The Life and Times of the First Ford Mustang

The Ford Mustang, one of the most iconic of American classic cars, experienced some interesting “hiccups” when the first models were sold in 1964.

Ford Mustang: Serial Number One

The Ford Mustang is undoubtedly one of the most iconic of American classic cars. It turns out that the very first Mustang ever sold really shouldn’t have been sold at all!

Official production of the Mustang began on March 9, 1964, at Ford’s plant in Dearborn, Michigan. The first models began hitting the showrooms a few weeks later, and an official “street date” was set for April 17.

Four days before that official release date, Stanley Tucker, a Canadian airline pilot, noticed a crowd gathering as he drove past the Ford dealership in St. John’s, Newfoundland. Stopping in to see what all the fuss was about, he discovered that the dealership had just unveiling the new model. Tucker caught Mustang fever, and by day’s end he had made up his mind that he just had to have that car. The next day he returned to the showroom, and, after offering a check for the full amount, convinced a salesman to sell him the showroom model three days before the official street date, making him the first Ford Mustang owner – and the exclusive one for a very brief initial period!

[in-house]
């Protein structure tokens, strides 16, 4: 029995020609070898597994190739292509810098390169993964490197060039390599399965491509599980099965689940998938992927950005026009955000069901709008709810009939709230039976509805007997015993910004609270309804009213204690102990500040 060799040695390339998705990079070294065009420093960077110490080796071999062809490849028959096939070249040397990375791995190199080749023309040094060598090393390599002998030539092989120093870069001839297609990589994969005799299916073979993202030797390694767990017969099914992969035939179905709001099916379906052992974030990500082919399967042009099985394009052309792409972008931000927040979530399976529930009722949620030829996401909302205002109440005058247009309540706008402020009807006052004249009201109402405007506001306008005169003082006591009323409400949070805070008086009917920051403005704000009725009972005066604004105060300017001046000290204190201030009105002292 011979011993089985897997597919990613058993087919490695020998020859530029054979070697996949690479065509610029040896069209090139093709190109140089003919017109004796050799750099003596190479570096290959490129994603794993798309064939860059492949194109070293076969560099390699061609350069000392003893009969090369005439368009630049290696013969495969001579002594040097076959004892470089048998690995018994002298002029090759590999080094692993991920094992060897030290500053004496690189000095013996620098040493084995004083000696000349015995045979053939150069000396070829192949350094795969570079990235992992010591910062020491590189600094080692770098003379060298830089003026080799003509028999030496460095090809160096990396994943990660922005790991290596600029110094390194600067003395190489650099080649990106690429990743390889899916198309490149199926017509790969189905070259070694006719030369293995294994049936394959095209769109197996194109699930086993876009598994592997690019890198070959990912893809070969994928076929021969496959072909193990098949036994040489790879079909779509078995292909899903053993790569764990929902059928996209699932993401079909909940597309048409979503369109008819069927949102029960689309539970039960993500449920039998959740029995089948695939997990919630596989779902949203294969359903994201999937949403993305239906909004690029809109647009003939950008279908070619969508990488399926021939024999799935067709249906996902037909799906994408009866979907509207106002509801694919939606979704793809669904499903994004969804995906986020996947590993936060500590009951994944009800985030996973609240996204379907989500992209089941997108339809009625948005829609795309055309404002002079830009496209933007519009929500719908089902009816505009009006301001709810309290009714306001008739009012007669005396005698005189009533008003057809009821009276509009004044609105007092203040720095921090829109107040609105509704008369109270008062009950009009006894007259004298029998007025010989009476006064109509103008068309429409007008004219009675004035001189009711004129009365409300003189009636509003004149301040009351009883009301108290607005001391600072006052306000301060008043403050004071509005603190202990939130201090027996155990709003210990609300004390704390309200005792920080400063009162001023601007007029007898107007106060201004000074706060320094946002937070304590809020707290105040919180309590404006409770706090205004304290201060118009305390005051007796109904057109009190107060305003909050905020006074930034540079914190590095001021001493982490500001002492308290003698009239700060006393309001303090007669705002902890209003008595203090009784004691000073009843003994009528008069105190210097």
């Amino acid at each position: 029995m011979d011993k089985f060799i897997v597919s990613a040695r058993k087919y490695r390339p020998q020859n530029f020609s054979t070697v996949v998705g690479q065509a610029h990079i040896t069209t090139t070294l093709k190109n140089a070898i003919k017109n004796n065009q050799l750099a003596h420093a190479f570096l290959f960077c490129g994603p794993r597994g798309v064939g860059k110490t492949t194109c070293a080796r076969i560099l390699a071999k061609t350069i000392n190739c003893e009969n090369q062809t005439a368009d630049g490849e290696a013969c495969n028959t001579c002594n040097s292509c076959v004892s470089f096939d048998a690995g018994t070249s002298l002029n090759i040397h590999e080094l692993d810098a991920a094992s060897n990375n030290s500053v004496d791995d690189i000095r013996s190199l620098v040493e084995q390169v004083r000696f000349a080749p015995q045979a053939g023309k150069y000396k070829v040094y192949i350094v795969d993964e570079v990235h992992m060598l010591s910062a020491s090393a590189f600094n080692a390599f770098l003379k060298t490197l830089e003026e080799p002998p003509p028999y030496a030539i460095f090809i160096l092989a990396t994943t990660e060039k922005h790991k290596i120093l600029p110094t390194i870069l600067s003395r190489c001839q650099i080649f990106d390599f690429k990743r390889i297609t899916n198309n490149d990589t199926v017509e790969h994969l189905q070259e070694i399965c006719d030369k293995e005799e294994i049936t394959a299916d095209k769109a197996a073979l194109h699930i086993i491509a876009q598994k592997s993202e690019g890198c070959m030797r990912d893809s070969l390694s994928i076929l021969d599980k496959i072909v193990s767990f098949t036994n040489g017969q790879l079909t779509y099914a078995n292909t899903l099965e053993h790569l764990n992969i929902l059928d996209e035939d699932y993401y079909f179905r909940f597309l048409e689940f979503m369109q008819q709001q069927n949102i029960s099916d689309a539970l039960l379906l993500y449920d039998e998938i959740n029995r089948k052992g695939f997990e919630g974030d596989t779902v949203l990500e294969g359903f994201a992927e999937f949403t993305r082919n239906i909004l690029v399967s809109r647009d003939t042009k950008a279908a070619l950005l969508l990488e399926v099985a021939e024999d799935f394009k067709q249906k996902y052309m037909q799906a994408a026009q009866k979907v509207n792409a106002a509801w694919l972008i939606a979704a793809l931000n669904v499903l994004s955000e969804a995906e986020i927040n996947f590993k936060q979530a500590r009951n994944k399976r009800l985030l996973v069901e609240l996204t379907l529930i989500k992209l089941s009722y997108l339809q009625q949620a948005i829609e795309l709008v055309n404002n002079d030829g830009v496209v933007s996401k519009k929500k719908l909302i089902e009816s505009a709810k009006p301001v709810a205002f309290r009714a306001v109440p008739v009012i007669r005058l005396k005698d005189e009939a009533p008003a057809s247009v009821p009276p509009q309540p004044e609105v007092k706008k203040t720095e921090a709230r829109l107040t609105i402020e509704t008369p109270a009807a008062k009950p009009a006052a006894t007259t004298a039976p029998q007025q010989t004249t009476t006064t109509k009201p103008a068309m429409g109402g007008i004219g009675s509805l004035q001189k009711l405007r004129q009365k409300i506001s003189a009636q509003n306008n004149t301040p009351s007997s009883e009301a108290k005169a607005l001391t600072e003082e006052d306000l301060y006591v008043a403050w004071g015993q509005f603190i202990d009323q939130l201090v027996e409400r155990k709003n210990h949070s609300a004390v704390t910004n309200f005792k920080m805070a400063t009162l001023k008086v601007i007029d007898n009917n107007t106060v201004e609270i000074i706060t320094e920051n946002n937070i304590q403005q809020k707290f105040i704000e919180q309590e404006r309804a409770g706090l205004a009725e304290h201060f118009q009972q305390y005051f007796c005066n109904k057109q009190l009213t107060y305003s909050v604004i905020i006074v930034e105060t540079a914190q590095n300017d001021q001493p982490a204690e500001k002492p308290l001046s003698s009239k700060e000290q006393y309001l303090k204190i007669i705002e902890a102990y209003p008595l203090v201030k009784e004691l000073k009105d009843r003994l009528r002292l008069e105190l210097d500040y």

What Tucker didn’t even realize at the time (and neither did the salesman either, apparently) was that the car he had bought was actually one of a handful of pre-production models. Not only that, but it was the very first of that pre-production batch, bearing serial number 5F08F100001 (Serial Number One), and was never actually intended for sale!

Executives at Ford became aware of the error a couple of weeks later (one wonders about the consequences for the hapless young salesman at this time) and reached out to Stanley, offering to buy back the car, but Stanley refused. Over the next couple of years he put about 10,000 miles on his new, prized ride. By that time, the Ford Mustang had taken off like wildfire and almost a million units had hit the streets. Ford reached out to Stanley again, this time with an offer he wasn’t able to turn down: in exchange for his Serial Number One, he could have Serial Number One Million, fully equipped with any and all available options he specified. (And Stanley did indeed opt for almost every add-on available, marking the submitted option sheet with a single large “X,” and declining only the upgrade to a High Performance 289 engine, since it came with a shorter warranty period.)

Everyone drove away happy. Serial Number One was sent to the Henry Ford Museum in Dearborn, where it remains on display today. As for Stanley’s Number One Million, he drove it daily for several years – including through the nastiest weather and roads that Canadian winters can throw at a vehicle. He finally sold it to a mechanic sometime in the 1970s, and its ultimate fate is lost in obscurity.






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